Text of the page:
This still leaves about 4 %–6 % of stops falsely distinguished as activity stops or non-activity stops. These are the stops with very similar vector values. In future work, these results might be improved by increasing the number of vector dimensions, such as by including the frequency of stops at the same destination, distances to locations on the important address list, GIS information, and so on.

6 Comparison with other methods

6.1 Other methods for comparison

Since the two-step method proposed in this paper is an extension of the DBSCAN algorithm, in this subsection, two variants of the DBSCAN method (one in the duration-based category and the other in the density-based category, respectively) are tested using our dataset in order to compare accuracy. Here we list the primary characteristics of these algorithms. Details can be found in the corresponding papers.

The density-based method is called the DJ-cluster algorithm [20], a simplified version of the DBSCAN algorithm. It uses the same concept of a core point as DBSCAN. However, concerning expansion of the cluster, density-reachability, and density-connectivity are replaced by the concept of density-joinability. To be specific, instead of using core points to expand a cluster, any shared point is used to combine clusters.

The duration-based method is called the TrajDBSCAN algorithm [18]. In contrast with the original DBSCAN algorithm, the key feature of TrajDBSCAN is that it defines a temporal linear neighborhood with a core point determined based on a minimum stop time (not a minimum number of points).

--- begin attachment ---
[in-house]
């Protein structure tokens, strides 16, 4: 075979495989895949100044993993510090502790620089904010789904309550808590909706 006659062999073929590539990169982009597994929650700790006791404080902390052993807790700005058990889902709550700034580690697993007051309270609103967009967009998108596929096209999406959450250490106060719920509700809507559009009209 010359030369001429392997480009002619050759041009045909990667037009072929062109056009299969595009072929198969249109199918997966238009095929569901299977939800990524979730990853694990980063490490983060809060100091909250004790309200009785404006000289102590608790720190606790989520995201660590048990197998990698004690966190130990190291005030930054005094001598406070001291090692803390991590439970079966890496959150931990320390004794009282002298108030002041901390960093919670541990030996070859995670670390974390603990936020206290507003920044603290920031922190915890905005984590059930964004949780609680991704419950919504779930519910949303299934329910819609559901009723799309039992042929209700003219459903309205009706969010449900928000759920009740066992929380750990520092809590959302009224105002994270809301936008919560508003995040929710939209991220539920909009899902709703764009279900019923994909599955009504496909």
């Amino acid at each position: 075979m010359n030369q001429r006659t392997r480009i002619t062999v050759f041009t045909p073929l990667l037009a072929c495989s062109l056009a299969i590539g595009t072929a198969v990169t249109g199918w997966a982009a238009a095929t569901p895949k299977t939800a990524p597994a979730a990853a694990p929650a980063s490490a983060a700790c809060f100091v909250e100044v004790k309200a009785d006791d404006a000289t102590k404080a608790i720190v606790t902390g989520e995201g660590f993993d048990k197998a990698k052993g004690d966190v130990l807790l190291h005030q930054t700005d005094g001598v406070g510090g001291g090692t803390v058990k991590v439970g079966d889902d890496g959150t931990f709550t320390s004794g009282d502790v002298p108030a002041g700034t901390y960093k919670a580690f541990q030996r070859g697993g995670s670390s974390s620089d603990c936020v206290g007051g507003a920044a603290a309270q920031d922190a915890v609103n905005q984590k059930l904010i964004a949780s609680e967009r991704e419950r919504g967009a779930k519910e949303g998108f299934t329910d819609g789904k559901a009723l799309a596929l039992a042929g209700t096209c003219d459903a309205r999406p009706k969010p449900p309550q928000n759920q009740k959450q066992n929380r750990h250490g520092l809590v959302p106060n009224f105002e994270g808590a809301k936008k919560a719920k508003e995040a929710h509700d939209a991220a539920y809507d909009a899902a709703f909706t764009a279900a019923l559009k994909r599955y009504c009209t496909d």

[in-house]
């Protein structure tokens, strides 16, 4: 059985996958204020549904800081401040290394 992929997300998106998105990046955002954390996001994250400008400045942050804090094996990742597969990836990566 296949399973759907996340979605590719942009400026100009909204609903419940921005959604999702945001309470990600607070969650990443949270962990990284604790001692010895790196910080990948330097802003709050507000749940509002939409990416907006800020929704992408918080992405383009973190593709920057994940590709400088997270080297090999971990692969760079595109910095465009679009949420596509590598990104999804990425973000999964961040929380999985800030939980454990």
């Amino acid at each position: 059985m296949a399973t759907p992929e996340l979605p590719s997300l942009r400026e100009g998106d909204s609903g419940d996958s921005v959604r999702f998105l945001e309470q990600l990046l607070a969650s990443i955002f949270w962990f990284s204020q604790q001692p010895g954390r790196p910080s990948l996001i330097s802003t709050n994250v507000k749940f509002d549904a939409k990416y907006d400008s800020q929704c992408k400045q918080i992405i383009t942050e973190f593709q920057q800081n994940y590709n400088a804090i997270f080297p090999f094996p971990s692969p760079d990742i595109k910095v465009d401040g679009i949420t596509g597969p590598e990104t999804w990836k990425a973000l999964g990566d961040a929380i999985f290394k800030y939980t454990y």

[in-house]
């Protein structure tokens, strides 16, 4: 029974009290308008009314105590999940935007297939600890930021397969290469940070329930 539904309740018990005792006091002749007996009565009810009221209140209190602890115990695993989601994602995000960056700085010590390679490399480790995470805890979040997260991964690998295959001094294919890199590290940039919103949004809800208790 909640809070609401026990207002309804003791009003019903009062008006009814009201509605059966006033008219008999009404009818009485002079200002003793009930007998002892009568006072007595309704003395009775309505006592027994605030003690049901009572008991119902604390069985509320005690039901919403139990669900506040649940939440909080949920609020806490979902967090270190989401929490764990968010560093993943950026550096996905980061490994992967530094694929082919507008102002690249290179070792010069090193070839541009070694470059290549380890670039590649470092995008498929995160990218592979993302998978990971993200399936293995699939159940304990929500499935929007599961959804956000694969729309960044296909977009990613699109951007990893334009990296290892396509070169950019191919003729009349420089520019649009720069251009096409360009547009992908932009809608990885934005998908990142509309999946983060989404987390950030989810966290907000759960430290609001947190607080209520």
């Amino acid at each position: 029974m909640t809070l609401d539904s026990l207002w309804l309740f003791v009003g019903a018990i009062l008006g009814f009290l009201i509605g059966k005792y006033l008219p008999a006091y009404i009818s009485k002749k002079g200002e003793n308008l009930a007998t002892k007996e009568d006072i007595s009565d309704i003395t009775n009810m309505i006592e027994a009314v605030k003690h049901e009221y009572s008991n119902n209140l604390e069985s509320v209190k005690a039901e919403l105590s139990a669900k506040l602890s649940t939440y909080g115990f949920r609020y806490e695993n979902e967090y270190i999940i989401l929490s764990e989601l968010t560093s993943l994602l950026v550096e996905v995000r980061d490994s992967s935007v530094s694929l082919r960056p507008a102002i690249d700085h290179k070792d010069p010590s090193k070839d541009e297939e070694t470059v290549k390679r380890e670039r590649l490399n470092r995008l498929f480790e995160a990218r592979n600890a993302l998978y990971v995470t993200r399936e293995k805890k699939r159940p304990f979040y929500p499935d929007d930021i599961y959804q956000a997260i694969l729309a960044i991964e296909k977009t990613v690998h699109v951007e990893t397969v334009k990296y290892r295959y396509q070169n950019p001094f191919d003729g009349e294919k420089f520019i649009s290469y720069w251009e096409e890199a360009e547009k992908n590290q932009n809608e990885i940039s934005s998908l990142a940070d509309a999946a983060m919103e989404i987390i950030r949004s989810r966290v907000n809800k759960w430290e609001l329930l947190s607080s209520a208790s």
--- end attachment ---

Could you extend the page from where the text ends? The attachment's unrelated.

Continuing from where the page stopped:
6.2 Accuracy of calculation and results

The aim here is to show differences in accuracy when applying these methods to the identification of activity stop locations in continuous GPS trajectories. We selected the four indexes listed below with which to comprehensively describe accuracy. These indexes were calculated for each stop location, and Table 2 shows the average value of these indexes among all activity stops. Parameter values used in the comparison are the recommended ones or as calculated following the methods in the corresponding papers.

  1. (1)

    Ratio of number of locations identified by method over ground truth. This index is used to evaluate the redundancy of activity stop location candidates. When equal to one, all identified activity stop location candidates are actual activity stop locations. If greater than 1, then activity stop locations have been erroneously determined as candidates by the method. If less than 1, the method has failed to identify some actual activity stop locations.

  2. (2)

    Average distance between center of identified location and ground truth. This index is used to evaluate the geographical accuracy of activity stop location candidates. A shorter distance between the center of an identified location and the ground truth location means higher accuracy has been achieved. Here the center of an activity stop location is calculated as the centroid of the stop points indicating the stop location.

  3. (3)